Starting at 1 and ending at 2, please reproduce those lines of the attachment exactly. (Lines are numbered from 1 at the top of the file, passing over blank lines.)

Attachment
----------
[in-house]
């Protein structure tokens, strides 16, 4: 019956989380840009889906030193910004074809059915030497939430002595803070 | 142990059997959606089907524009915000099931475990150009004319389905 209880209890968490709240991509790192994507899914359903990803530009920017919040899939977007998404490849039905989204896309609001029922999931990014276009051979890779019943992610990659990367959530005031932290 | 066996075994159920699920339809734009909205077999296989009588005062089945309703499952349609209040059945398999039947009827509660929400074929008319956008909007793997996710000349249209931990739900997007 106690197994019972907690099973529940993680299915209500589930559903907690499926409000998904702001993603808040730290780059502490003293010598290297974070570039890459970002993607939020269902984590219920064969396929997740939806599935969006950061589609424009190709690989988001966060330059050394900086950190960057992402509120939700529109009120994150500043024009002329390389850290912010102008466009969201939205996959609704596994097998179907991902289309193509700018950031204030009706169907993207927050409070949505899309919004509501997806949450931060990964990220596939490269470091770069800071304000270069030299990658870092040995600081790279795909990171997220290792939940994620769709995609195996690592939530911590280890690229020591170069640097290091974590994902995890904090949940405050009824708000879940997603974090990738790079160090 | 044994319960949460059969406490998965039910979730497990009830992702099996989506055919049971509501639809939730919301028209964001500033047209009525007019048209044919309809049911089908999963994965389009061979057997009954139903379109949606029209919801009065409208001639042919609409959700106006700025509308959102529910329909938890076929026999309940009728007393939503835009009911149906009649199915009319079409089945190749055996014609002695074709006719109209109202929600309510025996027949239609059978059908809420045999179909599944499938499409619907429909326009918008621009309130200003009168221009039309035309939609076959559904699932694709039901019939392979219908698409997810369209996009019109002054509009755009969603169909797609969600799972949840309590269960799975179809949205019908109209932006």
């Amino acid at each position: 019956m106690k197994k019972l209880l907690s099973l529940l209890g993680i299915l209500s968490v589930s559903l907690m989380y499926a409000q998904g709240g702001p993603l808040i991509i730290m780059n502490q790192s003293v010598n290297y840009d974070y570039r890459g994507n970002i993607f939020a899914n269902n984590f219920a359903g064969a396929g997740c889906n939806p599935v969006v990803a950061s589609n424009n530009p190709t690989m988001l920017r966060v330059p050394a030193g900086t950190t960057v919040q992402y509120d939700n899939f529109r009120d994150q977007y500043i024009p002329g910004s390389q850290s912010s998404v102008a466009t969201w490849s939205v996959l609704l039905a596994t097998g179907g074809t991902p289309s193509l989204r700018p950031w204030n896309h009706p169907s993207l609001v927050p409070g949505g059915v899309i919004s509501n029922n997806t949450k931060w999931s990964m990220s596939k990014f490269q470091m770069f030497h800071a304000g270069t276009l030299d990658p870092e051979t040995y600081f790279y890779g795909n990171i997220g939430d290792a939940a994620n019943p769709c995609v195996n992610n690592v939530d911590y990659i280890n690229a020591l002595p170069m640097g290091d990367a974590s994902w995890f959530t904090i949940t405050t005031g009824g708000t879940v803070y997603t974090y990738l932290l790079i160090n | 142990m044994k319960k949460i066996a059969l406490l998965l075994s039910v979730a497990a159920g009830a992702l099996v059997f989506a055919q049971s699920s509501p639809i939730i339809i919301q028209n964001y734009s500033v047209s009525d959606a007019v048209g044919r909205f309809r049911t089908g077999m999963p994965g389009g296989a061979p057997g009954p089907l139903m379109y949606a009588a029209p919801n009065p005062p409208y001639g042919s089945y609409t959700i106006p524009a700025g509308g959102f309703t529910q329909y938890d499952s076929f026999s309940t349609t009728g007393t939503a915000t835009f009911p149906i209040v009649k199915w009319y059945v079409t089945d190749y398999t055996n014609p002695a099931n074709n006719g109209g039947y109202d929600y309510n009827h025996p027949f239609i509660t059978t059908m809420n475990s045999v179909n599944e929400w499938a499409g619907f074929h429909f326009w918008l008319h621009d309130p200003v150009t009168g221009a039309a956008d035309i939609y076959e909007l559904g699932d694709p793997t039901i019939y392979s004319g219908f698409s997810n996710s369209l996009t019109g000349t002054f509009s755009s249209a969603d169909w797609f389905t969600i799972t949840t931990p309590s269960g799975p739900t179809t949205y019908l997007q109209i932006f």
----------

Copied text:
[in-house]
């Protein structure tokens, strides 16, 4: 019956989380840009889906030193910004074809059915030497939430002595803070 | 142990059997959606089907524009915000099931475990150009004319389905 209880209890968490709240991509790192994507899914359903990803530009920017919040899939977007998404490849039905989204896309609001029922999931990014276009051979890779019943992610990659990367959530005031932290 | 066996075994159920699920339809734009909205077999296989009588005062089945309703499952349609209040059945398999039947009827509660929400074929008319956008909007793997996710000349249209931990739900997007 106690197994019972907690099973529940993680299915209500589930559903907690499926409000998904702001993603808040730290780059502490003293010598290297974070570039890459970002993607939020269902984590219920064969396929997740939806599935969006950061589609424009190709690989988001966060330059050394900086950190960057992402509120939700529109009120994150500043024009002329390389850290912010102008466009969201939205996959609704596994097998179907991902289309193509700018950031204030009706169907993207927050409070949505899309919004509501997806949450931060990964990220596939490269470091770069800071304000270069030299990658870092040995600081790279795909990171997220290792939940994620769709995609195996690592939530911590280890690229020591170069640097290091974590994902995890904090949940405050009824708000879940997603974090990738790079160090 | 044994319960949460059969406490998965039910979730497990009830992702099996989506055919049971509501639809939730919301028209964001500033047209009525007019048209044919309809049911089908999963994965389009061979057997009954139903379109949606029209919801009065409208001639042919609409959700106006700025509308959102529910329909938890076929026999309940009728007393939503835009009911149906009649199915009319079409089945190749055996014609002695074709006719109209109202929600309510025996027949239609059978059908809420045999179909599944499938499409619907429909326009918008621009309130200003009168221009039309035309939609076959559904699932694709039901019939392979219908698409997810369209996009019109002054509009755009969603169909797609969600799972949840309590269960799975179809949205019908109209932006």